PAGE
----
**What Is Enqueue and Dequeue in Data Structure?**

In data structures, __enqueue__ and __dequeue__ are two fundamental operations that are commonly used in queue implementations. A queue is a linear data structure that follows the First-In-First-Out (FIFO) principle, meaning that the element inserted first is the one that will be removed first.

## Enqueue Operation

The enqueue operation adds an element to the back of the queue. It is equivalent to inserting an element at the end of a line. When you enqueue an element, it becomes the last element in the queue.

To enqueue an element, you need to perform the following steps:

- Create a new node or allocate memory for the new element.
- Assign the value to be enqueued to this new node.
- If the queue is empty, set both
**front** and **rear** pointers to point to this new node.
- If the queue is not empty, set the
**next** pointer of the current rear node to point to this new node and update the rear pointer to point to this new node.

## Dequeue Operation

The dequeue operation removes an element from the front of the queue. It is equivalent to removing an element from the front of a line. When you dequeue an element, it is permanently removed from the queue.

To dequeue an element, follow these steps:

- If there are no elements in the queue (i.e., if both front and rear pointers are NULL), display an error message stating that the queue is empty.
- If there is only one element in the queue, set both front and rear pointers to NULL to make the queue empty.
- If there are multiple elements in the queue, store the value of the element at the front of the queue in a temporary variable.
- Move the front pointer to point to the next node (i., update front to point to front->next).
- Release memory for the node that was previously at the front of the queue.

## Summary

The enqueue operation adds an element to the back of a queue, while the dequeue operation removes an element from the front of a queue. These operations are essential for managing and manipulating data in a queue. By understanding how enqueue and dequeue work, you can effectively use queues in various applications such as process scheduling, breadth-first search algorithms, and more.

Remember that queues follow a FIFO order, ensuring that elements are processed in the same order they were inserted. By using enqueue and dequeue operations correctly, you can maintain this order and efficiently manage your data.

### 9 Related Question Answers Found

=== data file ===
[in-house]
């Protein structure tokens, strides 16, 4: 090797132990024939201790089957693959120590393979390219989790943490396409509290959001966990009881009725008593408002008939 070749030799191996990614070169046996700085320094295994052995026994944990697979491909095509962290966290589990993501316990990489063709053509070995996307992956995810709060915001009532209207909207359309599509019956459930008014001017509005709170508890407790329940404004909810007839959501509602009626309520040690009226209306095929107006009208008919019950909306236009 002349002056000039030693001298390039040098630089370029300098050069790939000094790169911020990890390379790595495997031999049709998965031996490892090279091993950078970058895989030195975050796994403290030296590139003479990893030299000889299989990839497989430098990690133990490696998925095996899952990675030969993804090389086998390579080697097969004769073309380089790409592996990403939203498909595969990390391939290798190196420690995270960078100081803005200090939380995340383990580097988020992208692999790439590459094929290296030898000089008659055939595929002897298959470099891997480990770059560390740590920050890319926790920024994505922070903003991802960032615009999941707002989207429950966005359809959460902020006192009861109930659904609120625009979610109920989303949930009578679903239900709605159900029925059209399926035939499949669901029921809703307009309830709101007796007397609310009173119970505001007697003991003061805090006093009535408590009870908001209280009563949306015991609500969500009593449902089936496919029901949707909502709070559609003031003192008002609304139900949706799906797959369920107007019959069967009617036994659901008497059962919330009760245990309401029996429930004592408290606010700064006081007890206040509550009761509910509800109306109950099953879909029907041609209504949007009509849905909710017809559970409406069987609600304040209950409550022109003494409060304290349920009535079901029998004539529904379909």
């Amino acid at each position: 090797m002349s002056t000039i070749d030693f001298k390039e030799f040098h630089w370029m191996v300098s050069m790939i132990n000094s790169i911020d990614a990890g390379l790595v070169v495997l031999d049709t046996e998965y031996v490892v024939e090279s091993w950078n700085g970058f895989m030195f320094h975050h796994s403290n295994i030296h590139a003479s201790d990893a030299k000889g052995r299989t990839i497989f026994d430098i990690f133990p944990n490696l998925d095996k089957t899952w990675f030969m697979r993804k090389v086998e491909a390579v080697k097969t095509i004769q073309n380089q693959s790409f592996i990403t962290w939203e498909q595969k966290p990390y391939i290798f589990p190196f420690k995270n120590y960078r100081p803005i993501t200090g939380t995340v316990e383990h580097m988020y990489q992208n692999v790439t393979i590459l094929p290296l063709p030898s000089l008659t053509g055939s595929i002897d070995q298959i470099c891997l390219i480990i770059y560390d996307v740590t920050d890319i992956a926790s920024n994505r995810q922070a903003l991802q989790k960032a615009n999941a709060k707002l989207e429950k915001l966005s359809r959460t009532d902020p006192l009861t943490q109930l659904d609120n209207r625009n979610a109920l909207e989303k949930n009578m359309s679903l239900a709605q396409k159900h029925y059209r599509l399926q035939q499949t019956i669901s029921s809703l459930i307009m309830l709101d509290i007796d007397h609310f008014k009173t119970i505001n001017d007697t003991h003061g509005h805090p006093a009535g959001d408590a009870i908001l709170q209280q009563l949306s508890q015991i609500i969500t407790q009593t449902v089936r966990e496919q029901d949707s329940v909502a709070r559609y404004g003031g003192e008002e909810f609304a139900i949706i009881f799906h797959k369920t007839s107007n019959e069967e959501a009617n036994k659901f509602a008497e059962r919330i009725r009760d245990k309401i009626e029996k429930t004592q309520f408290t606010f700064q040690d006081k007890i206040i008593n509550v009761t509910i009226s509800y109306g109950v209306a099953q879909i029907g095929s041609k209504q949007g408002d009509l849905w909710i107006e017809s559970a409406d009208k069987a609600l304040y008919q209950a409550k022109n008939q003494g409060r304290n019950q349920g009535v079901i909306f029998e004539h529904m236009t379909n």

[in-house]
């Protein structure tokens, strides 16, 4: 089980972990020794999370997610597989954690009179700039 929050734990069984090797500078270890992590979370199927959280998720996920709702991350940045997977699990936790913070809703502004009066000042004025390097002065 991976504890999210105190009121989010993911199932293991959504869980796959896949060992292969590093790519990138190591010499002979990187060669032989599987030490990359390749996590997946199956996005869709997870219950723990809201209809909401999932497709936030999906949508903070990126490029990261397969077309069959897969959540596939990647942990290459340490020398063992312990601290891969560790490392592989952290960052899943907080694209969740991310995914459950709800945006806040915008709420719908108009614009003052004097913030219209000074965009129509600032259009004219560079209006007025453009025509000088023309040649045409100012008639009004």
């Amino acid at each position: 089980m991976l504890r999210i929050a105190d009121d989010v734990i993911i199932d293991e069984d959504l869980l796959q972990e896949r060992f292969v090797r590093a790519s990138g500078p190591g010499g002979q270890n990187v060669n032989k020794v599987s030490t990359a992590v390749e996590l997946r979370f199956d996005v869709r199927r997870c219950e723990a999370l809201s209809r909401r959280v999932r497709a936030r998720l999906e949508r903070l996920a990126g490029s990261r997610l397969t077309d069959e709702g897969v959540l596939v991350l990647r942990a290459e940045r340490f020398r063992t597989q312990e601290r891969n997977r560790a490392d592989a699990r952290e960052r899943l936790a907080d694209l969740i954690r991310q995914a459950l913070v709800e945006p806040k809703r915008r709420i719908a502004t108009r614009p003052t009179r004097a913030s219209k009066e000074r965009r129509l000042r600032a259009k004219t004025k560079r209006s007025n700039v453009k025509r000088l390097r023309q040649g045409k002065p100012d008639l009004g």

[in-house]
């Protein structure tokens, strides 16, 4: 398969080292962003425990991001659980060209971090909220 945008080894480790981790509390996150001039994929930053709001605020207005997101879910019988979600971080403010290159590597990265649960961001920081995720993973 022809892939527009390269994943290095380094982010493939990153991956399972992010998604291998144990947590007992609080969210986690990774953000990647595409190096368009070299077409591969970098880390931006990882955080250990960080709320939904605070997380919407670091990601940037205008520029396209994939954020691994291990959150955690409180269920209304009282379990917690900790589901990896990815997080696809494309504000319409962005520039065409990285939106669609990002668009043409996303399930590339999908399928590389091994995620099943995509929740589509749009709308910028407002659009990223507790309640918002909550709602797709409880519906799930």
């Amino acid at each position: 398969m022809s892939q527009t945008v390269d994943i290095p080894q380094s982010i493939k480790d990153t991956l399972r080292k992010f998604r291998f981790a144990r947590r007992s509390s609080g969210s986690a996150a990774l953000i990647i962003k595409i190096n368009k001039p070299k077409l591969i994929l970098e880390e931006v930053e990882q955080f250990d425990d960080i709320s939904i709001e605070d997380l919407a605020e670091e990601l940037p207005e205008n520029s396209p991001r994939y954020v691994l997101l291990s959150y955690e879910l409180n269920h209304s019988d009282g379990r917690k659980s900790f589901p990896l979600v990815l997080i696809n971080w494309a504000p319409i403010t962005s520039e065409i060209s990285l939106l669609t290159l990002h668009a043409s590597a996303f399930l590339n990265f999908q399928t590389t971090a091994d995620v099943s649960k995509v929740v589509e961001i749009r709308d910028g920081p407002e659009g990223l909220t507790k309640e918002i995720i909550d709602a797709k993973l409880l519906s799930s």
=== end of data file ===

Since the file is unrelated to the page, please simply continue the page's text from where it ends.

In data structure, enqueue and dequeue are two fundamental operations that are commonly used in implementing various types of data structures, such as queues and priority queues. These operations allow us to add elements to a data structure (enqueue) or remove elements from it (dequeue). Let’s take a closer look at what enqueue and dequeue mean and how they are used.

When working with data structures, understanding the difference between enqueue and dequeue is fundamental. These two operations are commonly used in various data structures like queues and stacks. Let’s dive deeper into what enqueue and dequeue mean and how they differ from each other.

The concept of enqueue is an essential component in data structures. It refers to the process of adding an element to the end of a queue. In simpler terms, enqueueing means inserting an item into a waiting line, much like waiting in a queue for your turn.

The enqueue operation is an essential concept in data structures. It allows us to add elements to a data structure, specifically a queue, in a specific order. In this article, we will explore what an enqueue operation is and how it functions within the context of data structures.

In the field of data structures, the term “enqueue” refers to the process of adding an element to the end of a queue. A queue is an abstract data type that follows a First-In-First-Out (FIFO) principle, similar to waiting in line at a store or a ticket counter. When you enqueue an element, it means that you are inserting it at the rear or tail end of the queue.

The enqueue operation is a fundamental concept in data structures. It refers to the process of adding an element to the end of a queue. In this article, we will explore what enqueue operation is, how it works, and its significance in various applications.

In data structure, a dequeue (also known as a double-ended queue) is an abstract data type that allows insertion and deletion of elements from both ends. It is similar to a queue, but with the additional flexibility of allowing elements to be added or removed from either end. Types of Dequeue:
There are two main types of dequeue:
1.

A dequeue, also known as a double-ended queue, is a data structure that allows insertion and deletion of elements from both ends. It is similar to a queue and a stack combined, offering the flexibility of adding or removing elements from either end. In this article, we will explore the concept of dequeue in data structures and answer some multiple-choice questions related to it.

In data structures, dequeue (or double-ended queue) is an abstract data type that allows elements to be added or removed from both ends. It is similar to a queue and a stack combined, providing versatility in implementing various algorithms. Operations on Dequeue
A dequeue supports the following operations:
Insertion at Front: Add an element to the front of the dequeue.